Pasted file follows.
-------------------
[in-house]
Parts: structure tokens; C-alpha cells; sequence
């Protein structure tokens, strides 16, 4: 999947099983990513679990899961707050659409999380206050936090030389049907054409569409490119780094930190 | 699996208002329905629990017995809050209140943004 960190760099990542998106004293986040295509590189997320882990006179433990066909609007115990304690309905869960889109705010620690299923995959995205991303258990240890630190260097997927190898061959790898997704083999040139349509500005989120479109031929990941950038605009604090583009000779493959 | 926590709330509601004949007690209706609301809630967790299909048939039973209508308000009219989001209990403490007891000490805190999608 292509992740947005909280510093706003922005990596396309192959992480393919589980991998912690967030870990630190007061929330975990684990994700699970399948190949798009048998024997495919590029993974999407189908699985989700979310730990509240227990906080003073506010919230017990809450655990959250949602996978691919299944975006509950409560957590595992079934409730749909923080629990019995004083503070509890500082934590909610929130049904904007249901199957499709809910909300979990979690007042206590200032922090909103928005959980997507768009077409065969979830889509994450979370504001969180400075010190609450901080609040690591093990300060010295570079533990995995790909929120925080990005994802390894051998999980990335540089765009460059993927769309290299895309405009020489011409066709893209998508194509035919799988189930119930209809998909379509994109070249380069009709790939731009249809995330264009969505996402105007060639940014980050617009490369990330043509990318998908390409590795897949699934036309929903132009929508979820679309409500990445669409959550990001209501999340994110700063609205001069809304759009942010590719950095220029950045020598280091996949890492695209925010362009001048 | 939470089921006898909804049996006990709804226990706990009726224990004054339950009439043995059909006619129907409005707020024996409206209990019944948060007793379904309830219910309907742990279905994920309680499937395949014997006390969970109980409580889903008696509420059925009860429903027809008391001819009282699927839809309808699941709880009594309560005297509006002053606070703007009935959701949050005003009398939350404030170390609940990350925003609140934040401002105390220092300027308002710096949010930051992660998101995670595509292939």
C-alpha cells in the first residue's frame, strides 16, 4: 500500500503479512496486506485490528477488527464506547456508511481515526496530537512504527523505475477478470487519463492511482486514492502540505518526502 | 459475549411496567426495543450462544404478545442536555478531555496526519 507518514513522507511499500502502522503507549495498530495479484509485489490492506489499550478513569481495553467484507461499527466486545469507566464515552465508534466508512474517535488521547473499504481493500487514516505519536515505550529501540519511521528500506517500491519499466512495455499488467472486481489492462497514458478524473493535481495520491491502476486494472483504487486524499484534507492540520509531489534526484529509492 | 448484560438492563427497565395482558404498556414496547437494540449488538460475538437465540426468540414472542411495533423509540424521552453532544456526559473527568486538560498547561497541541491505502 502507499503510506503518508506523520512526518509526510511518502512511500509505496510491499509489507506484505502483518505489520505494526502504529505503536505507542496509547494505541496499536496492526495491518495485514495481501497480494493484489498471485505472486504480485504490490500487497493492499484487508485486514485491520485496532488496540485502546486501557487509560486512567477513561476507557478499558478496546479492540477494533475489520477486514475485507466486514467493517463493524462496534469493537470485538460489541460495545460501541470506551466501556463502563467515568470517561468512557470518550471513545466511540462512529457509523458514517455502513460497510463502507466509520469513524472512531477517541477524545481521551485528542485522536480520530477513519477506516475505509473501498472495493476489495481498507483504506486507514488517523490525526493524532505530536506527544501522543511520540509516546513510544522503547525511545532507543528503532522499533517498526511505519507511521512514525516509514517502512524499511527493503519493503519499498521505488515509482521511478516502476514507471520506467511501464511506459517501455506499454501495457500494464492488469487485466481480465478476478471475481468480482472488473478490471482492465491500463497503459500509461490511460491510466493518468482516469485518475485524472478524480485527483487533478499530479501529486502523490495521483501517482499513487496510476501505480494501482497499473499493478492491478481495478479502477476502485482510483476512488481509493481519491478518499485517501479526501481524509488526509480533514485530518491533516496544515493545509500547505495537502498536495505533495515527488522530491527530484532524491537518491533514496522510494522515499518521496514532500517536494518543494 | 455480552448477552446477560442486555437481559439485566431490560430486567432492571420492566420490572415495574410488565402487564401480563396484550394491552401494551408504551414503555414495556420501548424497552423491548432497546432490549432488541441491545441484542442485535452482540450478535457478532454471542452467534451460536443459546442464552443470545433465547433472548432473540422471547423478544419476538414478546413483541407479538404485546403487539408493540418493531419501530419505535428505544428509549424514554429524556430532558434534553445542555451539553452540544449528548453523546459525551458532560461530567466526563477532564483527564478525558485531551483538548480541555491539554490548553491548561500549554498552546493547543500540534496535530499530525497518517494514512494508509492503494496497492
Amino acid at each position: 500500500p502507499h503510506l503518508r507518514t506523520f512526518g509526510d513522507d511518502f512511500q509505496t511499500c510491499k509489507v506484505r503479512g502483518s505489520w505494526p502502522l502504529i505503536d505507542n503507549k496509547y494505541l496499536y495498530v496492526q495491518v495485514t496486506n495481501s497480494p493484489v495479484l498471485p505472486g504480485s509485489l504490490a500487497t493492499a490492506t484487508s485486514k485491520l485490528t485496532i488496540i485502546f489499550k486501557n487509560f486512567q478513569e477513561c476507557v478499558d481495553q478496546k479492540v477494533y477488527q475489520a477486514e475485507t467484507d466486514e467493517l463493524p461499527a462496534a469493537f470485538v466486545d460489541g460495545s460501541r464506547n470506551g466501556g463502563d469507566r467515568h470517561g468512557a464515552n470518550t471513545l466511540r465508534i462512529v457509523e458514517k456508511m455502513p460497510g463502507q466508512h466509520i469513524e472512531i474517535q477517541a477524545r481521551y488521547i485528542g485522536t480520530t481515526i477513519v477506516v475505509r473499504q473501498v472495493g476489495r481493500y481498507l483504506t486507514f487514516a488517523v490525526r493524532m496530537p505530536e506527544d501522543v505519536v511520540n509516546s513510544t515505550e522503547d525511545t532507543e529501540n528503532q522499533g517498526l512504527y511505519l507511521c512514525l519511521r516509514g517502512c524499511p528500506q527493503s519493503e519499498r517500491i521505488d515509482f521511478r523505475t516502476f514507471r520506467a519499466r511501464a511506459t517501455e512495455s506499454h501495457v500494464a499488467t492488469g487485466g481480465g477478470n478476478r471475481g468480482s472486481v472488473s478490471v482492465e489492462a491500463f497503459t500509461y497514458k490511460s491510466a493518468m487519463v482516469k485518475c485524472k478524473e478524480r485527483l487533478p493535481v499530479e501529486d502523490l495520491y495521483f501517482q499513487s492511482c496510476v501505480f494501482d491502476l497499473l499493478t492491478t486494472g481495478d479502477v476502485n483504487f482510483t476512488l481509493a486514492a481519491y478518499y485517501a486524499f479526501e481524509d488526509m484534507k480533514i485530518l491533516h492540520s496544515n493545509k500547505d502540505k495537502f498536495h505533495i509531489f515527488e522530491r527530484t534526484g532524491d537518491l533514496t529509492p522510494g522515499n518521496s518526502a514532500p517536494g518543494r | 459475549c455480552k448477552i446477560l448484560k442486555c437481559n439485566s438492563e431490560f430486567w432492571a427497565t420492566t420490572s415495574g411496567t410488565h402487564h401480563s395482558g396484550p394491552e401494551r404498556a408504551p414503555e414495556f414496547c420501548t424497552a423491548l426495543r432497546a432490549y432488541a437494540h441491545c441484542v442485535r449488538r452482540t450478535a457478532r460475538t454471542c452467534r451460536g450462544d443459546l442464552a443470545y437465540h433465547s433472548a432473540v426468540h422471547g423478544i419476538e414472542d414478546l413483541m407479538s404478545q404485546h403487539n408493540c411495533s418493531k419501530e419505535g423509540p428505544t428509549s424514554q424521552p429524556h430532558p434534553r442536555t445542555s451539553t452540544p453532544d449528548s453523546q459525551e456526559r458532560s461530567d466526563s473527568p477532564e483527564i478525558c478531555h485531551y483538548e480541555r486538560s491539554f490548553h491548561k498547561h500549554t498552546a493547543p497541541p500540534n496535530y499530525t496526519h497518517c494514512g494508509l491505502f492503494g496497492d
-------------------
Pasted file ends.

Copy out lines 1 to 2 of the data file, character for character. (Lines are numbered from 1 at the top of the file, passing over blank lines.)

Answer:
[in-house]
Parts: structure tokens; C-alpha cells; sequence